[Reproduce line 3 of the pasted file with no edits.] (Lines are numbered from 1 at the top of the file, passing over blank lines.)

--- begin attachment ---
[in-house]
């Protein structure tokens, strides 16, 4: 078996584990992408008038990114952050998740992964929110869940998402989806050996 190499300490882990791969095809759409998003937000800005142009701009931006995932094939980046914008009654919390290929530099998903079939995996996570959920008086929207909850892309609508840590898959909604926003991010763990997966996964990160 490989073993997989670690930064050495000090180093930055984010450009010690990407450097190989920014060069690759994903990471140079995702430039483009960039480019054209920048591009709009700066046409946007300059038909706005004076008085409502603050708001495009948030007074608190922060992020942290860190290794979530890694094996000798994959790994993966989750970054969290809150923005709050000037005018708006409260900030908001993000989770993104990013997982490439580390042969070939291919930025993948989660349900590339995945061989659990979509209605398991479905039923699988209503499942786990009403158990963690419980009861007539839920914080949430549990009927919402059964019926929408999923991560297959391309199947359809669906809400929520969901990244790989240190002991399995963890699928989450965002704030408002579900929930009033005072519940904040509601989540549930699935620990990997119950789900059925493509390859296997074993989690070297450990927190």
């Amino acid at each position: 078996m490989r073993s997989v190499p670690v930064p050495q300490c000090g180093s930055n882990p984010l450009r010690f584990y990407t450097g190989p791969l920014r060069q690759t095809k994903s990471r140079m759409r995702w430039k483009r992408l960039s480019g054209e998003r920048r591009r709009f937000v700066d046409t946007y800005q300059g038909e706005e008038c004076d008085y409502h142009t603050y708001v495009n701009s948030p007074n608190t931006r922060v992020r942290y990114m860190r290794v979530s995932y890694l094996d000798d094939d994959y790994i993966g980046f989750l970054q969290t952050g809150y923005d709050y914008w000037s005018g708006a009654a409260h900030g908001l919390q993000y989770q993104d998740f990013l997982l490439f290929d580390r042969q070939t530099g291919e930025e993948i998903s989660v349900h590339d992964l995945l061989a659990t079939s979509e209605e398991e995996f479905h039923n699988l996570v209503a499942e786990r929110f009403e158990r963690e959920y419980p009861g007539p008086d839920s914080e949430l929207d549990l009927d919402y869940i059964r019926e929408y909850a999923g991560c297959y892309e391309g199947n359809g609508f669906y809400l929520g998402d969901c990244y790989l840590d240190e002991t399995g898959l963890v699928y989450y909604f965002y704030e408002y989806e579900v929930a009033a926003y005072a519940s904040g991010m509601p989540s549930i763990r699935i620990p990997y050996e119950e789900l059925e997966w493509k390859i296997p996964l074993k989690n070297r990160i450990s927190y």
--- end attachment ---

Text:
């Amino acid at each position: 078996m490989r073993s997989v190499p670690v930064p050495q300490c000090g180093s930055n882990p984010l450009r010690f584990y990407t450097g190989p791969l920014r060069q690759t095809k994903s990471r140079m759409r995702w430039k483009r992408l960039s480019g054209e998003r920048r591009r709009f937000v700066d046409t946007y800005q300059g038909e706005e008038c004076d008085y409502h142009t603050y708001v495009n701009s948030p007074n608190t931006r922060v992020r942290y990114m860190r290794v979530s995932y890694l094996d000798d094939d994959y790994i993966g980046f989750l970054q969290t952050g809150y923005d709050y914008w000037s005018g708006a009654a409260h900030g908001l919390q993000y989770q993104d998740f990013l997982l490439f290929d580390r042969q070939t530099g291919e930025e993948i998903s989660v349900h590339d992964l995945l061989a659990t079939s979509e209605e398991e995996f479905h039923n699988l996570v209503a499942e786990r929110f009403e158990r963690e959920y419980p009861g007539p008086d839920s914080e949430l929207d549990l009927d919402y869940i059964r019926e929408y909850a999923g991560c297959y892309e391309g199947n359809g609508f669906y809400l929520g998402d969901c990244y790989l840590d240190e002991t399995g898959l963890v699928y989450y909604f965002y704030e408002y989806e579900v929930a009033a926003y005072a519940s904040g991010m509601p989540s549930i763990r699935i620990p990997y050996e119950e789900l059925e997966w493509k390859i296997p996964l074993k989690n070297r990160i450990s927190y």